The second reason for elaborating on my new job is, in fact, more to do with an uncanny observation: synchronicity.

The very day I started this job, I later discovered, was the same day my former spouse finally left Saudi Arabia.  So, what is the connection I hear you ask?  Although these two events may be interpreted as mere coincidence, I see them as a direct manifestation of Allah’s delivery of justice.  Allah knows that in my early days of distress, I had repeatedly asked for retribution for the injustices I had been served.  It’s not that I had a sinister desire to see another’s downfall.  But I did want to know that the malice directed towards me would not go without consequences.  It certainly didn’t.

I always believed that the cries of a wounded soul are never lost on the Creator.  I knew my prayers and supplication were enough for I understood with total conviction that the power of prayer of the oppressed is something that should be reckoned with by the oppressor.  Whether I articulated any negative feelings on my tongue or not, my heart would not betray my thoughts.  All I needed was the patience to understand my pleas would be answered in a manner and timeframe that suited Allah, Al-Adl.  Indeed, He has responded with a resoundingly clear sign.  

Where I have just entered a modest but positive phase in my life, my (previous) tormentor retreats to a very ordinary existence having lost much more than he has seemingly gained.   The timing was pure perfection.  I feel vindicated. 

It is important to explain the backdrop against which the drama of these last few years has played out.  Saudi Arabia was the country where my ex-spouse had risen to superstar status amongst his own family and friends.  Over the years, I had noticed how that country had transformed him from a state of true humility and inclusiveness towards us (his wife and kids), to a gradual preoccupation with his singular self.   He was steadily feeding into his superior status and creating his own impenetrable bubble of emotional disinterest. I was seemingly becoming less relevant.  The culmination of all that was to detach himself and push me completely out of the frame.  Predictably, the children were always going to be an unavoidable casualty of that family breakdown. 

He was not the first victim of that societal influence.  I know of too many men who have succumbed to a similar fate out there.  The sequence of events goes something like this: a Muslim emigrates to Saudi Arabia with the allure of Islam’s holiest sites and the bonus of a well-paid job.  The intentions are noble to begin with but life becomes very comfortable; people become complacent.  The drive to work hard to achieve things is slowly lost.  So too begins the process of becoming emotionally moribund.  All the while, a comfortable life lulls the individual into a false feeling of being invincible.  Ultimately, everything become dispensable including family.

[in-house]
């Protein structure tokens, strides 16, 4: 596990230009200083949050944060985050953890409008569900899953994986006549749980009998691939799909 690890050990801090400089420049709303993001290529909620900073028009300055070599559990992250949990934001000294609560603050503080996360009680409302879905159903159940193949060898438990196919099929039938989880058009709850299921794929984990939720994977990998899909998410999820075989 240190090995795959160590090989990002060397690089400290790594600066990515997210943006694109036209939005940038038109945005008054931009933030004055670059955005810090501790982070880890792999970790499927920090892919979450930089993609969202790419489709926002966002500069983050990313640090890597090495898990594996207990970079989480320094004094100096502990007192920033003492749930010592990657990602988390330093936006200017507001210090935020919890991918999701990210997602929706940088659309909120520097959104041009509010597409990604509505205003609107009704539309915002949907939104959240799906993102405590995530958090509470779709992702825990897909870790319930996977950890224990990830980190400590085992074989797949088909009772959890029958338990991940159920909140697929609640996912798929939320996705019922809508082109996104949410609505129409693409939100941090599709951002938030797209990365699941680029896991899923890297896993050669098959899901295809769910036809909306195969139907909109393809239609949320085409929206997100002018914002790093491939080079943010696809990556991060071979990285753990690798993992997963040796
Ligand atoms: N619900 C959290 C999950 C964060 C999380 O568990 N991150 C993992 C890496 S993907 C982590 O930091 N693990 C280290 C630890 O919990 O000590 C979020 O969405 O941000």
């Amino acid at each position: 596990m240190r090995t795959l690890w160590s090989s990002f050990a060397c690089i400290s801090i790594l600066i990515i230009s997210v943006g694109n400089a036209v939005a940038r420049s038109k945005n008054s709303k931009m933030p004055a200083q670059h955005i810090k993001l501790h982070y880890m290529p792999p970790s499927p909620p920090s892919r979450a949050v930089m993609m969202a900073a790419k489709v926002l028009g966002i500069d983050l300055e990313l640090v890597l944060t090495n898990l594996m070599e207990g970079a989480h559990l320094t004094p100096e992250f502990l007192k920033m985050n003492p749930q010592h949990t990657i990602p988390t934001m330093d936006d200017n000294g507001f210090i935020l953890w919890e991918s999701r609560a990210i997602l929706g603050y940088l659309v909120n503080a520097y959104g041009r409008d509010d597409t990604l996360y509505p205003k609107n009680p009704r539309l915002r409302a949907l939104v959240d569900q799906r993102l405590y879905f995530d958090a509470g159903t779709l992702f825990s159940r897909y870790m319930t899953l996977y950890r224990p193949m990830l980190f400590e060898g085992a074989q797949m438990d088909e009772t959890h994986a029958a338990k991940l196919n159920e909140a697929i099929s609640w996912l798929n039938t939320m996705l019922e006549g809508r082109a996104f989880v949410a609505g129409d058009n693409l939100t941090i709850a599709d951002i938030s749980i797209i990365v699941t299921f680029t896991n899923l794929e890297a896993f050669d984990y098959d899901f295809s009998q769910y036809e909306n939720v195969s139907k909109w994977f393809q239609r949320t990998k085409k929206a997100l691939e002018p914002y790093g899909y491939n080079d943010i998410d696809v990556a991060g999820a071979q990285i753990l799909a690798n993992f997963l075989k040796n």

To compound things, the country is predicated on a deeply entrenched patriarchal framework which serves to debilitate and demoralise the sanctity of womanhood.  It is important to stress that this structure has no basis in Islam where women, as wives, mothers and daughters, are honoured. It is a brave and unusual man who can remain unaffected by this endemic disease that permeates Saudi society.  The experiences I have had first-hand prove this is not the stuff of fiction.  Even the most self-conscious and self-aware individuals often succumb.  It was in this toxic environment that my ex-husband became inebriated by a desire for complete change.   The rest is history.

When I became the detritus of someone else’s life, I began to doubt my self-worth.  But I got to praying for justice very early on and knew I had to simply wait patiently.  In these last few years, there have been lots of positive changes in my life, directly and indirectly.  The biggest one is that I now use different criteria to assess my own worth – my faith and my service to my Creator.  I have also conscientiously tried to purge myself of any deep bitterness for that would be a form of ingratitude towards Allah Himself.   I liken my personal development to the phases of the moon; I have gone through a rebirth (new moon) and am moving onto a brighter phase (waxing moon).  I pray for the full brightness of Allah’s guidance to illuminate my path from here on.


I am a work of Kintsugi

Healed scars as a source of beauty

For many young Muslims looking to get married, the knowledge that “marriage is half their deen* is a belief that expectantly propels them forward with their mission.  What that hadith (prophetic saying) means is that marriage helps a Muslim to be emotionally stable and satisfies a myriad of needs within a legitimate structure.  Therefore, a Muslim is removed from other potentially immoral distractions in life.  Indeed, marriage is a noble aspiration and a decision which should not be taken lightly.   No doubt, in normal situations it brings happiness and security in its many forms to both husband and wife. 

I have had the fortune of knowing the security and happiness that a marriage can bring, Alhamdulillah.  Although that experience was abruptly terminated for reasons I still can’t quite understand, I do know that half my deen ≠ half my faith.  Even on my own, I continue to strive to bring together complex and composite parts to make me a wonderfully complete whole.  As much as I lament my loss, I look in hope to the future.